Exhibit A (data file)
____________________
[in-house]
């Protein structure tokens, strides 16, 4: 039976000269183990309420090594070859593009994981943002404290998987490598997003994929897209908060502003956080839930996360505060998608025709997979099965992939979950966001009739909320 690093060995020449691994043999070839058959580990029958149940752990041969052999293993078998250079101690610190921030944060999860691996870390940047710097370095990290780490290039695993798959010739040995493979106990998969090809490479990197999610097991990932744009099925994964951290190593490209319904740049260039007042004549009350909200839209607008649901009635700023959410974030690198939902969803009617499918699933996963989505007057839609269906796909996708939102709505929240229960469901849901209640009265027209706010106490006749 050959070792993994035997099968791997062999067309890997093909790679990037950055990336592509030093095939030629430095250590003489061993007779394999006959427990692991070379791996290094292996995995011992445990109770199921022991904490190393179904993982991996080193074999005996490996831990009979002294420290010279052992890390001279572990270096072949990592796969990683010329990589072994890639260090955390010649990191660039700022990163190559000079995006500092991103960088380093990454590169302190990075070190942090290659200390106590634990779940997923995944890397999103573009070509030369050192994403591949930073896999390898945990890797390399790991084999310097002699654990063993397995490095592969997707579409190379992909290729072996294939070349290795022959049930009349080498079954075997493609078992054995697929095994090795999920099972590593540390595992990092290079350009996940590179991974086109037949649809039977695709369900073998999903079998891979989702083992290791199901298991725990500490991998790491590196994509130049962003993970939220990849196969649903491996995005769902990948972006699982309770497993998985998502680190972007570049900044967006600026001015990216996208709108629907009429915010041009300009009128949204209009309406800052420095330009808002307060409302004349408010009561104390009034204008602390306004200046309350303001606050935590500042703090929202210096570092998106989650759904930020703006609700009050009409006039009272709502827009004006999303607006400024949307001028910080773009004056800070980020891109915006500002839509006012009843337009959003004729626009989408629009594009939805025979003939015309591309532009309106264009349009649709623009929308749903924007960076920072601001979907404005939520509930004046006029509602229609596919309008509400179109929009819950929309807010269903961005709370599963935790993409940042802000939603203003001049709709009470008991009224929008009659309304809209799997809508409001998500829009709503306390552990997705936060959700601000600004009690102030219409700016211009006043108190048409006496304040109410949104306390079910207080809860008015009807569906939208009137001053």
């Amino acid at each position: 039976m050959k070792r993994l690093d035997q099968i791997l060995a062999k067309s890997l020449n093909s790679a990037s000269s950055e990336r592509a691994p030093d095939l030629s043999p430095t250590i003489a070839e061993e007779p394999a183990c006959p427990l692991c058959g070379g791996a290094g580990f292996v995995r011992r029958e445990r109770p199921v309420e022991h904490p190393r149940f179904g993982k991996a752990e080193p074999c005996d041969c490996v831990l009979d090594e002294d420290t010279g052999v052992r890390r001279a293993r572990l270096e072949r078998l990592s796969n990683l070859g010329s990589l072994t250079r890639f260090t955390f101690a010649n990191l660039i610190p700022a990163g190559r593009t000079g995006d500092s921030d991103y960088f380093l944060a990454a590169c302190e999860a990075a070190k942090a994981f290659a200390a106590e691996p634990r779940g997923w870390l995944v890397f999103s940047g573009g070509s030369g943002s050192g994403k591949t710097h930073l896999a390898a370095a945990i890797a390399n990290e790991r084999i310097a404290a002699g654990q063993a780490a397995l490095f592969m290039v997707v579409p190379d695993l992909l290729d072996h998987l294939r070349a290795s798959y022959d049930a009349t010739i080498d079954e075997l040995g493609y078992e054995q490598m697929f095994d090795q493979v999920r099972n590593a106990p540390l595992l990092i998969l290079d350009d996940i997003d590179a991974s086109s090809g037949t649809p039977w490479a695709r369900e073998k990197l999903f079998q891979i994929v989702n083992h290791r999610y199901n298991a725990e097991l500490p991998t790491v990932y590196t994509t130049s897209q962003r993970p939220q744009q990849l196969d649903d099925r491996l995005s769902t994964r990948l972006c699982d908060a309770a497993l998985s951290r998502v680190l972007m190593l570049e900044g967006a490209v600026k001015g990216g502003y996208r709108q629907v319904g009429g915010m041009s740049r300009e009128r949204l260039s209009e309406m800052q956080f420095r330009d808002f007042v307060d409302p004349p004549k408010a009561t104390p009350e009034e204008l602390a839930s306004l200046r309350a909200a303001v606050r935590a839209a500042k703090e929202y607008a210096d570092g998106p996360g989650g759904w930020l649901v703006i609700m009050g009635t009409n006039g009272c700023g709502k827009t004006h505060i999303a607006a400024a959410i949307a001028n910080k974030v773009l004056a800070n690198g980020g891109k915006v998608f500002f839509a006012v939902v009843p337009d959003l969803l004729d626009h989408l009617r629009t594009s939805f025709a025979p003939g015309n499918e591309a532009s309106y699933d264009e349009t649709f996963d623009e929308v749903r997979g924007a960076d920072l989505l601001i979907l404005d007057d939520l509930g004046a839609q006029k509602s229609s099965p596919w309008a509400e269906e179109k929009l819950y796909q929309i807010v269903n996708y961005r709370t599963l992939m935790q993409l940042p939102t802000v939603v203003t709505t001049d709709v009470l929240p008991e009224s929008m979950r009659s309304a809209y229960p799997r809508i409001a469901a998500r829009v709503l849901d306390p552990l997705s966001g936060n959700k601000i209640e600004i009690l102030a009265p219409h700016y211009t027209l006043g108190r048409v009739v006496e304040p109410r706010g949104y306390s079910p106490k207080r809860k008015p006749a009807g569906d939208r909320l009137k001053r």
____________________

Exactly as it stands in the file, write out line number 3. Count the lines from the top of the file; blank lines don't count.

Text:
């Amino acid at each position: 039976m050959k070792r993994l690093d035997q099968i791997l060995a062999k067309s890997l020449n093909s790679a990037s000269s950055e990336r592509a691994p030093d095939l030629s043999p430095t250590i003489a070839e061993e007779p394999a183990c006959p427990l692991c058959g070379g791996a290094g580990f292996v995995r011992r029958e445990r109770p199921v309420e022991h904490p190393r149940f179904g993982k991996a752990e080193p074999c005996d041969c490996v831990l009979d090594e002294d420290t010279g052999v052992r890390r001279a293993r572990l270096e072949r078998l990592s796969n990683l070859g010329s990589l072994t250079r890639f260090t955390f101690a010649n990191l660039i610190p700022a990163g190559r593009t000079g995006d500092s921030d991103y960088f380093l944060a990454a590169c302190e999860a990075a070190k942090a994981f290659a200390a106590e691996p634990r779940g997923w870390l995944v890397f999103s940047g573009g070509s030369g943002s050192g994403k591949t710097h930073l896999a390898a370095a945990i890797a390399n990290e790991r084999i310097a404290a002699g654990q063993a780490a397995l490095f592969m290039v997707v579409p190379d695993l992909l290729d072996h998987l294939r070349a290795s798959y022959d049930a009349t010739i080498d079954e075997l040995g493609y078992e054995q490598m697929f095994d090795q493979v999920r099972n590593a106990p540390l595992l990092i998969l290079d350009d996940i997003d590179a991974s086109s090809g037949t649809p039977w490479a695709r369900e073998k990197l999903f079998q891979i994929v989702n083992h290791r999610y199901n298991a725990e097991l500490p991998t790491v990932y590196t994509t130049s897209q962003r993970p939220q744009q990849l196969d649903d099925r491996l995005s769902t994964r990948l972006c699982d908060a309770a497993l998985s951290r998502v680190l972007m190593l570049e900044g967006a490209v600026k001015g990216g502003y996208r709108q629907v319904g009429g915010m041009s740049r300009e009128r949204l260039s209009e309406m800052q956080f420095r330009d808002f007042v307060d409302p004349p004549k408010a009561t104390p009350e009034e204008l602390a839930s306004l200046r309350a909200a303001v606050r935590a839209a500042k703090e929202y607008a210096d570092g998106p996360g989650g759904w930020l649901v703006i609700m009050g009635t009409n006039g009272c700023g709502k827009t004006h505060i999303a607006a400024a959410i949307a001028n910080k974030v773009l004056a800070n690198g980020g891109k915006v998608f500002f839509a006012v939902v009843p337009d959003l969803l004729d626009h989408l009617r629009t594009s939805f025709a025979p003939g015309n499918e591309a532009s309106y699933d264009e349009t649709f996963d623009e929308v749903r997979g924007a960076d920072l989505l601001i979907l404005d007057d939520l509930g004046a839609q006029k509602s229609s099965p596919w309008a509400e269906e179109k929009l819950y796909q929309i807010v269903n996708y961005r709370t599963l992939m935790q993409l940042p939102t802000v939603v203003t709505t001049d709709v009470l929240p008991e009224s929008m979950r009659s309304a809209y229960p799997r809508i409001a469901a998500r829009v709503l849901d306390p552990l997705s966001g936060n959700k601000i209640e600004i009690l102030a009265p219409h700016y211009t027209l006043g108190r048409v009739v006496e304040p109410r706010g949104y306390s079910p106490k207080r809860k008015p006749a009807g569906d939208r909320l009137k001053r």